Another tropical wave that moved off the coast of Africa on Sunday is located just southwest of the Cape Verde Islands, and is moving west at 15 mph. Several models develop the disturbance into a tropical depression late this week, and NHC is giving the disturbance a 10% chance of becoming a tropical depression by Thursday morning. The disturbance could begin to affect the Northern Lesser Antilles as early as Saturday night, though our two best models, the GFS and ECMWF, predict the center of the disturbance will pass a few hundred miles north of the islands. The disturbance could be a long-range threat to Bermuda.

Jeff Masters

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Quoting ScottLincoln:

Slidell area... about to head in to work.


Pearl River, but part of the time I live in NOLA in the channel. not today though.
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Quoting julita719:
Sorry if this has already been posted. Do we have any live cams for New Orleans please?
TIA


Check nola.com. They usually have some.
Member Since: June 2, 2008 Posts: 0 Comments: 204
Quoting julita719:
Sorry if this has already been posted. Do we have any live cams for New Orleans please?
TIA

I can do that, I think but how?
Member Since: September 1, 2007 Posts: 0 Comments: 249
Carl Parker of TWC just brought some light to the flooding situation on the SE coast..lots and lots of heavy rain in SC right now..
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Quoting HoustonTxGal:


Is this western shift confirmed? I have seen others mention this in other blogs.


Even though the official direction has been listed as "NW" many times, Isaac has never had a 3 hour sustained motion above 310, or 40 degrees north of west. 45 degrees north of west, or 315 is "true" NW.

Not much difference, but if you add that up over hours and days it moves the storm quite a bit left of a TRUE NW heading.
Member Since: January 25, 2012 Posts: 33 Comments: 1520
Quoting zoomiami:


Aren't you still in Mexico?


Not unless they Built a Superedome .

: )

Back in NOLA ...yesterday,late, late.
Member Since: July 3, 2005 Posts: 421 Comments: 127639
Quoting julita719:
Sorry if this has already been posted. Do we have any live cams for New Orleans please?
TIA


here are a few

http://www.nola.com/live/
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Quoting HoustonTxGal:


Is this western shift confirmed? I have seen others mention this in other blogs.


Nope. It's up to the NHC to change track. Guess we'll see if they do soon.
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Quoting southfla:
Here is a generally accepted range of pressures for hurricane categories:

Cat Wind Speed    Pressure        Storm Surge
1    75-95 mph       > 980 mb          4-5 ft
2    96-110 mph     965-979 mb      6-8 ft
3    111-130 mph    945-964 mb     9-12 ft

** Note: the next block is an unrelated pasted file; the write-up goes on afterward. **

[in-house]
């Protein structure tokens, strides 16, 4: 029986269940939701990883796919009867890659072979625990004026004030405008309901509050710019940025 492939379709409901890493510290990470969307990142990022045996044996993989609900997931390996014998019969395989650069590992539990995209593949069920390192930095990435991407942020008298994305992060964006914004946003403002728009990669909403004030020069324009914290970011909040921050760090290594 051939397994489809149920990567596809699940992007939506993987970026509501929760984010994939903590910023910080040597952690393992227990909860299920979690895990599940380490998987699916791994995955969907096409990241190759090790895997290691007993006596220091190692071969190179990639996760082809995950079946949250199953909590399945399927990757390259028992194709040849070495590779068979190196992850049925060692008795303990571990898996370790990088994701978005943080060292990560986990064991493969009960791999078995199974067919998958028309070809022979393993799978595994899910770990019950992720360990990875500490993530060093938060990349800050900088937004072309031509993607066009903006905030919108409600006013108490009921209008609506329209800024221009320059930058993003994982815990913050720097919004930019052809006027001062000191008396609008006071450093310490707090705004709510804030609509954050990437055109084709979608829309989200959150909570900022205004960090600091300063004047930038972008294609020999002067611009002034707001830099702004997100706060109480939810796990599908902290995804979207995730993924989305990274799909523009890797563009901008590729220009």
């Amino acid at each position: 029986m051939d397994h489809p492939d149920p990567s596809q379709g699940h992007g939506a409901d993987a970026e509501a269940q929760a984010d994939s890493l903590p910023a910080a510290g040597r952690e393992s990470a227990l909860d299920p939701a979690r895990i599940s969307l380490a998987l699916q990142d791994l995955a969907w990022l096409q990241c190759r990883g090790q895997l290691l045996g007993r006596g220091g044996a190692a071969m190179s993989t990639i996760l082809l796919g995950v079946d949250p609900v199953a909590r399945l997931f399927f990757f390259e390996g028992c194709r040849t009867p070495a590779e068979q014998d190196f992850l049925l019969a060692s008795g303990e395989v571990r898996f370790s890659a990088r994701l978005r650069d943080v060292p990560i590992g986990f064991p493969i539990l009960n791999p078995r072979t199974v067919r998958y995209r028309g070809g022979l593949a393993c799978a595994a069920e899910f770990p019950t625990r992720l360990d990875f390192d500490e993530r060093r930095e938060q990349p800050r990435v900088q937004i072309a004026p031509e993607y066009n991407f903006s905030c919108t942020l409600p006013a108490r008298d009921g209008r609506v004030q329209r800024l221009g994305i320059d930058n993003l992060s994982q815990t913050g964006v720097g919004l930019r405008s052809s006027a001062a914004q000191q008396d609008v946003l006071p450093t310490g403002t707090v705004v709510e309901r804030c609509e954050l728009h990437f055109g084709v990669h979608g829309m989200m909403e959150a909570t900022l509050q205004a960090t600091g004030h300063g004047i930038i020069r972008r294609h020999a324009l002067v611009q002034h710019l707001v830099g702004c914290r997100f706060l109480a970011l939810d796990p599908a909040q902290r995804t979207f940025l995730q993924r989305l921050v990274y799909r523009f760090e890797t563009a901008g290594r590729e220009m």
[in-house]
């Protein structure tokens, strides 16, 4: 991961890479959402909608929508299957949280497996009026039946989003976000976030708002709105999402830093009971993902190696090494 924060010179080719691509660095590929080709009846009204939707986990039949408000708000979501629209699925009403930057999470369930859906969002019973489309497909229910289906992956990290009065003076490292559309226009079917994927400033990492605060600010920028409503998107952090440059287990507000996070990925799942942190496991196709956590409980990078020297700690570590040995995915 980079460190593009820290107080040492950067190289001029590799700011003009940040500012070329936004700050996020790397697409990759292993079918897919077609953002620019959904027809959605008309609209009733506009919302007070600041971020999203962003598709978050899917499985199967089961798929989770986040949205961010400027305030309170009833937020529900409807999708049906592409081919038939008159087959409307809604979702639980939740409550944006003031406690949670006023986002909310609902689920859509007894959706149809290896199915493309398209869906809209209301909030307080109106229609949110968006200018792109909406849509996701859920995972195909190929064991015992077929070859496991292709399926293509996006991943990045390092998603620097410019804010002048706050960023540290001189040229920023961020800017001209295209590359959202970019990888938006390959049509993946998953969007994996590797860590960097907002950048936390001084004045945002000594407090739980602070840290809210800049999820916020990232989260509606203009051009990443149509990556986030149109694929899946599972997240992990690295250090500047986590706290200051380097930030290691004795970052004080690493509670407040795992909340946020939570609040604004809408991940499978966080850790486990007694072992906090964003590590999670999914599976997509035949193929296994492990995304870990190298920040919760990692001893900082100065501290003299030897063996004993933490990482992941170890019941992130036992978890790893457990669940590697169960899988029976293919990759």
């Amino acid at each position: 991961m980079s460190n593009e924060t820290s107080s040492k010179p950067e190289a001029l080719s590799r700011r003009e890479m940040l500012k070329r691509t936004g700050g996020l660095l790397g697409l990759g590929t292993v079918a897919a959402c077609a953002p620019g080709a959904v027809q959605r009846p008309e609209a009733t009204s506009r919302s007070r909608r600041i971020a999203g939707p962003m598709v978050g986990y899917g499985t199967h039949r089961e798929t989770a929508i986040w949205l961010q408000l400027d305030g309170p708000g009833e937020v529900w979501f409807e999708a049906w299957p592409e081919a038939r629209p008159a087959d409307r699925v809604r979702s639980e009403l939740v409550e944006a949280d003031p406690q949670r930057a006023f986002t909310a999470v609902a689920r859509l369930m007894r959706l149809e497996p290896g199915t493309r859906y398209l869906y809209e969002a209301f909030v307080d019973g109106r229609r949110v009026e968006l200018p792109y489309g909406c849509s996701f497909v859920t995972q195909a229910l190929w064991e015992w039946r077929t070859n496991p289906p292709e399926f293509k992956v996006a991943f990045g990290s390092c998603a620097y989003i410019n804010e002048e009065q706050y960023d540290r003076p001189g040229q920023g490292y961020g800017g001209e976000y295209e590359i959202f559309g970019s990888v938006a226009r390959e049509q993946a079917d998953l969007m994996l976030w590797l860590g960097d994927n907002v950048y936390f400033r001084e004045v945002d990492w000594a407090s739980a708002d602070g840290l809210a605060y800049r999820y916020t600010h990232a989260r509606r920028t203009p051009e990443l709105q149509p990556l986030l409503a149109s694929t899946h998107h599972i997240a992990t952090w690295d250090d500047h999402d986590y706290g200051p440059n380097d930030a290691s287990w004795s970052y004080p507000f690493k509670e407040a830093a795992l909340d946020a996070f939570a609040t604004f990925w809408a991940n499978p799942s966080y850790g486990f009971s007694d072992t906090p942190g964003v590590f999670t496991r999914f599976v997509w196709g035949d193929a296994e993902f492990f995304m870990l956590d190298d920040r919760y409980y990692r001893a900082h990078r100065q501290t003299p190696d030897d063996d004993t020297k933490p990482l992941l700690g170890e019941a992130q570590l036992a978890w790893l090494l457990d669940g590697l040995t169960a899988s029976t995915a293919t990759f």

4    131-155 mph    920-944 mb    13-18 ft
5    > 155 mph         &nbs p; 18 ft


Those storm surge values will not be realized.... the size and speed of the storm are expected to cause larger surges for Isaac.
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This is not good not good at all
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Quoting Elena85Vet:


Don't forget about coastal Mississippi.

They don't get the press.


Isn't that the "Land Mass Between New Orleans and Mobile" (tm)?
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Sorry if this has already been posted. Do we have any live cams for New Orleans please?
TIA
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Quoting Patrap:


There is no Higher ground than here..at 20 Ft.


Audubon Ridge,Uptown NOLA

Weather Station - report

Uptown, New Orleans

Elevation
20 ft


Station Select
Now

Heavy Rain
Temperature
83.0 °F
Feels Like 91 °F


Aren't you still in Mexico?
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Here is a generally accepted range of pressures for hurricane categories:

Cat Wind Speed    Pressure        Storm Surge
1    75-95 mph       > 980 mb          4-5 ft
2    96-110 mph     965-979 mb      6-8 ft
3    111-130 mph    945-964 mb     9-12 ft
4    131-155 mph    920-944 mb    13-18 ft
5    > 155 mph         &nbs p; 18 ft
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Quoting HoustonTxGal:


Is this western shift confirmed? I have seen others mention this in other blogs.


Hopefully west enough to bring some rain and a little cool breeze to H-town.
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Quoting HoustonTxGal:


Is this western shift confirmed? I have seen others mention this in other blogs.


it does not seem important but it is because if this occurs then the populated area of Lafayette will see worse conditions versus a SE LA landfall
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Quoting Patrap:
From my niece on the West Bank of NOLA


Well on the bright side, today is the anniversary of the very first power rangers episode ^-^


You don't say...LOL got me to laugh!
Member Since: September 1, 2007 Posts: 0 Comments: 249
well, about 95 miles in front of the new center fix, directly in the storm's path, a land based observation station recorded a 78mph wind gust an hour ago... at 12:30edt. So around 3pm gusts like this could be coming to the SE part of NOLA. Go to the link to see the wind readings every 6 minutes.